The Evil Greek Eye
Below the name Galene, written in white on the navy blue ribbon, in the bow, sits on the freeboard a self-designed Evil Greek Eye (by the Egyptians called Horus´ eye). Horus is a falcon.
Although the common assumption is that it is an Egyptian icon, the historical facts are that the Romans and Greeks used this eye as protection against evil spirits / eyes much earlier than the Egyptians. In fact, about 2500 years earlier - 5000 years BC.
Nevertheless, we have combined the traditional Horus eye with the Greek colors in the traditional Greek eye. It looks like this:
The mark, which sits in the bow, is 42 cm high and 58 cm long. The dark blue circle in the eye is 10 cm in diameter.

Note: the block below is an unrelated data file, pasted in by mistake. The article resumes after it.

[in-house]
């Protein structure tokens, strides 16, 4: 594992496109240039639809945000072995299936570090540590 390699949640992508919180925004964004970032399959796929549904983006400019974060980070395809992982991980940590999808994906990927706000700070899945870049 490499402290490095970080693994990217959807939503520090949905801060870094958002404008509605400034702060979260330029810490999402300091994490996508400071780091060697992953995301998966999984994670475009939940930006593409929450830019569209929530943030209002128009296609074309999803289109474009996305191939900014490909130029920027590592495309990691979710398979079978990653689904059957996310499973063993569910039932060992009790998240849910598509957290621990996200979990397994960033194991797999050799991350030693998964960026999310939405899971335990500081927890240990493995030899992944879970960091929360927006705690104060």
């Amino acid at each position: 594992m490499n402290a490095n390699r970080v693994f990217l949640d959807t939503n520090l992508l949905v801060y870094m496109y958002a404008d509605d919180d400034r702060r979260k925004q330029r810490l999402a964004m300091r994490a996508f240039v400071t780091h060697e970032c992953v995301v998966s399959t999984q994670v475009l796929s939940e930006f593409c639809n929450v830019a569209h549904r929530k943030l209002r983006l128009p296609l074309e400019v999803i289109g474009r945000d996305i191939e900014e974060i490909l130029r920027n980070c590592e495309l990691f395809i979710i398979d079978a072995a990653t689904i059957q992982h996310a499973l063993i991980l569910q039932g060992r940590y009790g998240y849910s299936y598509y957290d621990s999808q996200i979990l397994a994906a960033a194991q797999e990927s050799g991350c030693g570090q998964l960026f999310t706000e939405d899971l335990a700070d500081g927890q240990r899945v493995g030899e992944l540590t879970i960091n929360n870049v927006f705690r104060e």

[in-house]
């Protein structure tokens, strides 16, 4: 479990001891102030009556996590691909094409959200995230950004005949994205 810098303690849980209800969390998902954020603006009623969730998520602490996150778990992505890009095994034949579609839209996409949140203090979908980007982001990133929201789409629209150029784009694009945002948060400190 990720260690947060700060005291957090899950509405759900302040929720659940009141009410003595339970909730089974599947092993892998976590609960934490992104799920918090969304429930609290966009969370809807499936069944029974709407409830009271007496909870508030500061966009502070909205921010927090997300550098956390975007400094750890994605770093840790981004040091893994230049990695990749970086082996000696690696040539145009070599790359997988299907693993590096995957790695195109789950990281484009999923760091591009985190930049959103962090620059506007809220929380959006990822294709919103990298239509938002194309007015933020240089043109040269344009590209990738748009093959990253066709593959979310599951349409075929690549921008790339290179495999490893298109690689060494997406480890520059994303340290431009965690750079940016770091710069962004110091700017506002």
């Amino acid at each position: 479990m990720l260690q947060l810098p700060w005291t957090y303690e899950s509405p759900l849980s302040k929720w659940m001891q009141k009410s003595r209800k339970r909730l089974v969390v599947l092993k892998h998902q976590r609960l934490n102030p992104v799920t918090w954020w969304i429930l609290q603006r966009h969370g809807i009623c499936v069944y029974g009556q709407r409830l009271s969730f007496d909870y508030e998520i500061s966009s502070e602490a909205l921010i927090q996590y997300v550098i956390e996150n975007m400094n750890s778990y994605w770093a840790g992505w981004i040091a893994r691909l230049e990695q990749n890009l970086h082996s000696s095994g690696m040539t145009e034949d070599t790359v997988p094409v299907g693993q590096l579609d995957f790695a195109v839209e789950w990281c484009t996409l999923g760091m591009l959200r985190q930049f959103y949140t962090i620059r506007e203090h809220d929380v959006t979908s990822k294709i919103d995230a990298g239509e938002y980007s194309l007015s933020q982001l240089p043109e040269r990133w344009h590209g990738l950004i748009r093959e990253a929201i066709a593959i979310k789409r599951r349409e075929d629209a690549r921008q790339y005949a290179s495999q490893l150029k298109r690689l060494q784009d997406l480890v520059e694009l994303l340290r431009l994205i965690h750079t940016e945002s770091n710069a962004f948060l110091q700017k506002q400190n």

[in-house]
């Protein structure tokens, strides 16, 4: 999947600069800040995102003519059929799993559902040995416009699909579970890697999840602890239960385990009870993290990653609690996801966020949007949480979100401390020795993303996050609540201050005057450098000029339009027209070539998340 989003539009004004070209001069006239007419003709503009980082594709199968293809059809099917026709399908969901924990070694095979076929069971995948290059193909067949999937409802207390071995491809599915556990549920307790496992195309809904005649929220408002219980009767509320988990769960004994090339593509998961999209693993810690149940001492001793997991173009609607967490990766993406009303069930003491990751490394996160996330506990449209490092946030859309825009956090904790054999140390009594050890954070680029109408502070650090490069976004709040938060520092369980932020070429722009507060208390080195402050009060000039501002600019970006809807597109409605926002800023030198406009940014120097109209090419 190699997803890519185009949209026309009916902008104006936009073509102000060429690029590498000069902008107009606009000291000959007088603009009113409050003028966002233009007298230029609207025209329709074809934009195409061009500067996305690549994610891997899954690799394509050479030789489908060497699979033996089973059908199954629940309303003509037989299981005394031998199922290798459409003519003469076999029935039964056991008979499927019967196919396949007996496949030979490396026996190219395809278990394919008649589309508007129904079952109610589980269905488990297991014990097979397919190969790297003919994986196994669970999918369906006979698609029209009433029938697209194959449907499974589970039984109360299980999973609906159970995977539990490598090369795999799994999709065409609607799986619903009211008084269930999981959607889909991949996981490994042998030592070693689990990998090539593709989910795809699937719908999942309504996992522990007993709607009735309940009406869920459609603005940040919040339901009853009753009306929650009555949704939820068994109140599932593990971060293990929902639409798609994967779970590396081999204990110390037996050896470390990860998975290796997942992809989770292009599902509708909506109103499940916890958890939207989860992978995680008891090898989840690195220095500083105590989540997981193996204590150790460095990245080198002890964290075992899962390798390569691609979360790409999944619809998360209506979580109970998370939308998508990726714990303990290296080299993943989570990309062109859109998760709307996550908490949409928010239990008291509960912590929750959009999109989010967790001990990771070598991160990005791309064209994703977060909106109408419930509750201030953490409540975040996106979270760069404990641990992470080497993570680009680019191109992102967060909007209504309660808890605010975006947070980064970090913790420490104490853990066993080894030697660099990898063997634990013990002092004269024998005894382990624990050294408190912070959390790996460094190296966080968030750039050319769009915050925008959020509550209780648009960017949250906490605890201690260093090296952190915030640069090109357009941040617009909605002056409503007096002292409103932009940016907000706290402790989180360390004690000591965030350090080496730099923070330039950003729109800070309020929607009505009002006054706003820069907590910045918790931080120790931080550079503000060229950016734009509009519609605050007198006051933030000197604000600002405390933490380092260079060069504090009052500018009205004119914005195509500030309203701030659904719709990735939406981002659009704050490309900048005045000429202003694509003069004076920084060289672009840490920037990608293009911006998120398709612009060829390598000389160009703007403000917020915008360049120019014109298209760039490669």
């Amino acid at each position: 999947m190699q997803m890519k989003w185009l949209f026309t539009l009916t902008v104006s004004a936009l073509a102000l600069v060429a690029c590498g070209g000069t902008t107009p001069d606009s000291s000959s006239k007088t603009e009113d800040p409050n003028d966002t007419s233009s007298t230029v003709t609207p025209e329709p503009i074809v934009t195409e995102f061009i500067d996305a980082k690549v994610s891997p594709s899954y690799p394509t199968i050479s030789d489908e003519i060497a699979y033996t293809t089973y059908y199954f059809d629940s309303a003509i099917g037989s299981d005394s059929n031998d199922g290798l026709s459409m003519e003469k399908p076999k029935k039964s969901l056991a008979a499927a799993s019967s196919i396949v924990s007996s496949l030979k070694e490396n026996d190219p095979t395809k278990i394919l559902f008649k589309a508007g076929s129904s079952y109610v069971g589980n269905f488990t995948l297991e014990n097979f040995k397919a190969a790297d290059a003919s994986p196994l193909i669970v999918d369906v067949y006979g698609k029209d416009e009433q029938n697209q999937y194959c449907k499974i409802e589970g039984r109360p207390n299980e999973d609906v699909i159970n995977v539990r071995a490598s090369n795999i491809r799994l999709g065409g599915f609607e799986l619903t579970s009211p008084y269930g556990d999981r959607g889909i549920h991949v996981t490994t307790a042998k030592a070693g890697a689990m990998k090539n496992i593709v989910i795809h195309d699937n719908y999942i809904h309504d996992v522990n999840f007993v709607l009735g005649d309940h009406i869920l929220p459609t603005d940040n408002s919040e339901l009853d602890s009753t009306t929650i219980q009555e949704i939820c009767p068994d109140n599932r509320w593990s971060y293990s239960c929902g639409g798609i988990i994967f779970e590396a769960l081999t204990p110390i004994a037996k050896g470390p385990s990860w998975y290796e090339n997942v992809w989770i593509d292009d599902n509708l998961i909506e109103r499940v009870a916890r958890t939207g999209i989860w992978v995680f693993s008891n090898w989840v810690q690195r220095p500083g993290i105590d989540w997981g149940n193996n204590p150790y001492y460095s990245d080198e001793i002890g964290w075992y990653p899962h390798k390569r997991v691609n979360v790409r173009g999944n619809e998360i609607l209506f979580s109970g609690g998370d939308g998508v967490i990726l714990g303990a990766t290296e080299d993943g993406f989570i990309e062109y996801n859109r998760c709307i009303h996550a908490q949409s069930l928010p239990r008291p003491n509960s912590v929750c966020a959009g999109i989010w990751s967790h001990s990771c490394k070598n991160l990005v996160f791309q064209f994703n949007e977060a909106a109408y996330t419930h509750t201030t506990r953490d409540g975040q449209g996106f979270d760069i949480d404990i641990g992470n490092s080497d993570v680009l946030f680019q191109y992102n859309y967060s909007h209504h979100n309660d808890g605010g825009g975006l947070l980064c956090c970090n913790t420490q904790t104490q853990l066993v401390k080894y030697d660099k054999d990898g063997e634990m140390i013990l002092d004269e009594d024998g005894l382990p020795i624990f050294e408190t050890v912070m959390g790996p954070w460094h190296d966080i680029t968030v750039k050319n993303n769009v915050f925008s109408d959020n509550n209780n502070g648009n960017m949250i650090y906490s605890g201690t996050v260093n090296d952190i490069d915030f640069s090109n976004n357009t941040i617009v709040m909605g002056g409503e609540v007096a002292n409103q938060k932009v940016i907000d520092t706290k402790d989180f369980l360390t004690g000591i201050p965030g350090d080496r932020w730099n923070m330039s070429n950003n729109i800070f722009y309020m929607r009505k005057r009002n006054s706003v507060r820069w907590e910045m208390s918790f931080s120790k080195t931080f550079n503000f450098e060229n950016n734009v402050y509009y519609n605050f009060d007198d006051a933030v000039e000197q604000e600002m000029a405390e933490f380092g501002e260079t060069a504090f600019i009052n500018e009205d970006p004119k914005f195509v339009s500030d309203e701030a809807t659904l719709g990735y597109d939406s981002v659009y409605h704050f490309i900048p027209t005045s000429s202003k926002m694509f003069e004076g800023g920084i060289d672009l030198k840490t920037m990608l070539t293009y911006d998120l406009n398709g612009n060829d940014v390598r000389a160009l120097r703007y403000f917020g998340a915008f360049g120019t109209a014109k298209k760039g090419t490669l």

The symbolism of the colored part:
The outer dark blue ring symbolizes good karma, positive energy - and protects and reflects evil spirits and eyes. The inner light blue ring is the color of the sky, which symbolizes the truth, and therefore bribes directly against evil eyes.
The symbolism of the black part (Horus eye):
The eye on the starboard side is Horus' right eye, which relates to the sun god RA - it is the masculine side.
Ra was the chief judge. He was born of his mother Nut, every morning - as an adult, and sailed across the sky in a boat for 12 hours, to go down on the other side of the earth, where his mother stood ready and swallowed him, to give birth to him again the next morning - that's how it went year in and year out.
The eye on the port side is Horus' left eye, which relates to the moon god Thoth - it is the feminine side.
Thoth was significant to those who tried to prove their innocence, and ruled via magic formulas over both nature and the other gods.
The name decals of Galene, including the home port name, Gyldendal, are made by Skive Tryk.
I designed the Evil Greek Eye myself, and it was printed by JNFOLIE.dk in Skals, Denmark.